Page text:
Topic Informant

Topic information workgroup? You mean, so I learn how to deal with the article once it is done?Jeffrey Scott Bernstein 20:02, 9 October 2007 (CDT)

Well, for example, if I were famous and an author here I wouldn't be allowed to write an article about myself, but I can be a topic informant should anyone choose to write about me. See Larry Sanger for reference. I don't know if this pertains to only self-referencial articles. Because you're publishing books on the topics that you're also contributing articles to, I would think that you might quality to be one, but I'm not 100% positive. Actually if you want to leave a message on the talk pages of either Matt or Stephen, or even Dr Sanger, I'm sure they would be able to clarify.
Okay, I'll do it now. Thanks!Jeffrey Scott Bernstein 20:11, 9 October 2007 (CDT)
The topic informant group is exactly as Robert describes it above. If the article were about *you* or your works then you would become a topic informant. This would mean that you cannot write the article yourself, but instead you write a page that others can use as a reference. They can choose to use it or not. In this case, it's not necessary, but if Cary Grant were alive, he would become the topic informant. Also, if this article were about you or your work about Cary Grant, then you would be a topic informant.
It seems that at this point you are an author. Once you choose the proper workgroup that this article is in, then an editor can take a look and decide if the article is accurate enough to go through our CZ:Approval process. So keep going! Matt Innis (Talk) 20:33, 9 October 2007 (CDT)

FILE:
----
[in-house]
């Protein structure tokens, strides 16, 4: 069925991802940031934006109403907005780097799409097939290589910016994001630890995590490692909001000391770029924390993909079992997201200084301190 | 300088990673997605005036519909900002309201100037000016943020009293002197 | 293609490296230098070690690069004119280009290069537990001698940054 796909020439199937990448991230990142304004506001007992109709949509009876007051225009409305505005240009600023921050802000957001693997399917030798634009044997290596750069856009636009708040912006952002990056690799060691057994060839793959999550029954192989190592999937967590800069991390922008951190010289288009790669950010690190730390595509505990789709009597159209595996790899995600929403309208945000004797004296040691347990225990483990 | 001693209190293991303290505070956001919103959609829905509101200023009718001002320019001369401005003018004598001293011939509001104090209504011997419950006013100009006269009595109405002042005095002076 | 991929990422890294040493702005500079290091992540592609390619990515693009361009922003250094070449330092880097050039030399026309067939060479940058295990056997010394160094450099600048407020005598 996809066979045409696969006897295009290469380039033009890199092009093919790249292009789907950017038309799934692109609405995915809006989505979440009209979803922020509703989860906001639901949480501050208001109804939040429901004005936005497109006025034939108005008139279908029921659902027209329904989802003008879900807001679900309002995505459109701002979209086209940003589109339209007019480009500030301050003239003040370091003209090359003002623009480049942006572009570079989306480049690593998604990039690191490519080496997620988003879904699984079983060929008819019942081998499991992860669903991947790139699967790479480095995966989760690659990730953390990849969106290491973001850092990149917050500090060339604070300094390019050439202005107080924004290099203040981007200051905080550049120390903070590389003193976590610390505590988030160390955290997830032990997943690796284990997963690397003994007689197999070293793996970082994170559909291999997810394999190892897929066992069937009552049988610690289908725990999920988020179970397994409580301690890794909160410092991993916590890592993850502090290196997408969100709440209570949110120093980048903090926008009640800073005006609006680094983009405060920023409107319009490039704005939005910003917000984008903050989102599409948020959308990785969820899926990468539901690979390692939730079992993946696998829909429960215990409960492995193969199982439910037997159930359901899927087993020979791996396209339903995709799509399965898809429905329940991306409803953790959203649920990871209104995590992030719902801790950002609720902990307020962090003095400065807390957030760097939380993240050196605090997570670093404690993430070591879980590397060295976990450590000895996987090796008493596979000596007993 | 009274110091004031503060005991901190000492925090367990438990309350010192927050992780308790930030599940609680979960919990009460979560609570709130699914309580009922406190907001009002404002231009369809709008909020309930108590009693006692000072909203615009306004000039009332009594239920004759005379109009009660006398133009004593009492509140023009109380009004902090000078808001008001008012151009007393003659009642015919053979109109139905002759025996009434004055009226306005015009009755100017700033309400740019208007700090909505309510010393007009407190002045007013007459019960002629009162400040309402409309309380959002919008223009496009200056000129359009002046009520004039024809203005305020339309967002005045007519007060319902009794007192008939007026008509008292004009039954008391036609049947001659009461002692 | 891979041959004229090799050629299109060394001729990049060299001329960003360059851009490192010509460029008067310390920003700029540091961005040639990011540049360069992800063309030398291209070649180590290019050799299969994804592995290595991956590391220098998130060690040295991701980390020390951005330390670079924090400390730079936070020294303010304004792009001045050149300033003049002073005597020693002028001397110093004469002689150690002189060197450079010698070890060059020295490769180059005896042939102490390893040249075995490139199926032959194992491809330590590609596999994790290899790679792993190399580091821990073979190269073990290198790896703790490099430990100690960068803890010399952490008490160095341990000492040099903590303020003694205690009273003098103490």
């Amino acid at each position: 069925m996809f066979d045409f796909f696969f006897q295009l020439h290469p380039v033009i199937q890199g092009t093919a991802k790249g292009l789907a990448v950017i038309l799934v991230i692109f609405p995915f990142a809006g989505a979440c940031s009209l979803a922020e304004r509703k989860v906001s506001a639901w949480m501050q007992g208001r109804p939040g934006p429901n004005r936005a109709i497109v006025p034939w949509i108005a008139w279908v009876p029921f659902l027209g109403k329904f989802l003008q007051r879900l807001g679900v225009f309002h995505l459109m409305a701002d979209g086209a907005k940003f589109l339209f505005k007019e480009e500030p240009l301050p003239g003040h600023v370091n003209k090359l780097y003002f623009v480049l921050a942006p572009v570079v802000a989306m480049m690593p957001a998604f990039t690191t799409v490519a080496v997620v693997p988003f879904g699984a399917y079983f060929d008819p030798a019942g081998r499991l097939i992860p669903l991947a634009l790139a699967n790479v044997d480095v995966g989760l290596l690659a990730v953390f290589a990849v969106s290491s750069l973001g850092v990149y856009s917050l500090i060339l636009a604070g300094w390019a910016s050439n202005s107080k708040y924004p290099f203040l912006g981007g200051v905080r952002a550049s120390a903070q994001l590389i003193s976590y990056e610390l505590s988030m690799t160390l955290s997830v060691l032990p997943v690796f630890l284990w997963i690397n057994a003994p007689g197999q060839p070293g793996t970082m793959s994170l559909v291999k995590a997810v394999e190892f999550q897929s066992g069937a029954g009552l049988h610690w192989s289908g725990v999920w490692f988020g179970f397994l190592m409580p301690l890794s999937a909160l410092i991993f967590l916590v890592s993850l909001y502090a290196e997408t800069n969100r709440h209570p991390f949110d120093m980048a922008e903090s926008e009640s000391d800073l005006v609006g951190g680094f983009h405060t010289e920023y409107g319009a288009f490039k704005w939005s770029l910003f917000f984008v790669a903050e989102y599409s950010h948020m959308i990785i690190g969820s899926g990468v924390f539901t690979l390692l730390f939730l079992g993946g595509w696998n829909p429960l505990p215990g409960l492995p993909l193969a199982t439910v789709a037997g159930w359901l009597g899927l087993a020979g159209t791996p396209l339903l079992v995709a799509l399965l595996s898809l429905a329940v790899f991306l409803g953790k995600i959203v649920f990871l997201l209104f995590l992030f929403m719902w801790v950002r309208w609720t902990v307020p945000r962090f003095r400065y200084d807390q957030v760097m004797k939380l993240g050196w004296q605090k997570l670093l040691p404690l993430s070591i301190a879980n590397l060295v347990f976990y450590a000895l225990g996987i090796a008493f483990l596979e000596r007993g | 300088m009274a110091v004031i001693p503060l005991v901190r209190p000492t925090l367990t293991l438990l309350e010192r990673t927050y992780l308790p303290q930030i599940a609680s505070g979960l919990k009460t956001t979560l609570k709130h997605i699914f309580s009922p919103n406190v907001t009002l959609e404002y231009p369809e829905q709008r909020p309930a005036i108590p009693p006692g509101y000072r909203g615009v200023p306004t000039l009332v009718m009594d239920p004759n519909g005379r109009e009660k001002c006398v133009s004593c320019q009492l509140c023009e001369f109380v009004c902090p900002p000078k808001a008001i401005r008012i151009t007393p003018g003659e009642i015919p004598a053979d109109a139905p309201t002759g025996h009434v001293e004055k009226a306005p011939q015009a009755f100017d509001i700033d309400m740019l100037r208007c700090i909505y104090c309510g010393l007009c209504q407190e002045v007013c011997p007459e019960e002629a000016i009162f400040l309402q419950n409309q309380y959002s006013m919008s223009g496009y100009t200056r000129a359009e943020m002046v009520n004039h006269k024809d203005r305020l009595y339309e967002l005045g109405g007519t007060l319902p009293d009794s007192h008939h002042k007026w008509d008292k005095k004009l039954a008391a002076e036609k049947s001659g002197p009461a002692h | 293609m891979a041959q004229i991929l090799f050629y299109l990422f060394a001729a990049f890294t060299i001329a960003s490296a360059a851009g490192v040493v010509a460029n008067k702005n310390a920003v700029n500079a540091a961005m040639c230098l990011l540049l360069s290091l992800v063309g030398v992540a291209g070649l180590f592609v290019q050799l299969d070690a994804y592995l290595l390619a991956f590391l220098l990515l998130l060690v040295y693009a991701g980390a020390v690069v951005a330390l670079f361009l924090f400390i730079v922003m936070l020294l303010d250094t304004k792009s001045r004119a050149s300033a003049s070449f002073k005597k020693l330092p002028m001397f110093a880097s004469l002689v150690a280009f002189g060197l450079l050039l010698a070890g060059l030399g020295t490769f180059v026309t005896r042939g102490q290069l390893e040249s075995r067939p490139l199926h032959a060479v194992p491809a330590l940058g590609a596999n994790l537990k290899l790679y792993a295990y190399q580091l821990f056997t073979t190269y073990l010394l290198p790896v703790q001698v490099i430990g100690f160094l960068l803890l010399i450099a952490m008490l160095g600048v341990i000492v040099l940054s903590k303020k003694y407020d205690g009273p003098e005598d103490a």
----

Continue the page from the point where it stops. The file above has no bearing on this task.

I'm going! I'm about to input an article I wrote on the Korean War. It's a first stab, but since there's nothing here yet, what the heck, right? Thanks for your help!Jeffrey Scott Bernstein 20:38, 9 October 2007 (CDT)
Having written books about a subject absolutely does not, in itself, qualify one to be a topic informant about the subject. A topic informant is so designated for both of two reasons: (1) the person has special, first-hand knowledge of a person, company, or other thing with interests, and can serve as an original source about it; (2) for the same reason, the person has an inherent potential conflict of interest in writing about that subject. Writing many books and doing much research usually does not give one any special first-hand experience of the subject. It merely makes one an expert and thus a candidate for editorship, not for being a topic informant. See CZ:Policy on Topic Informants. A borderline case is Hayford writing about his father.  :-) --Larry Sanger 21:27, 9 October 2007 (CDT)
Thanks for the clarification! --Robert W King 21:30, 9 October 2007 (CDT)
Haha, yes, indeed, Dr. Sanger. Hence, I may have NO idea what I'm writing about. Haha. So it goes.Jeffrey Scott Bernstein 21:31, 9 October 2007 (CDT)

I think the metadata page is jacked up.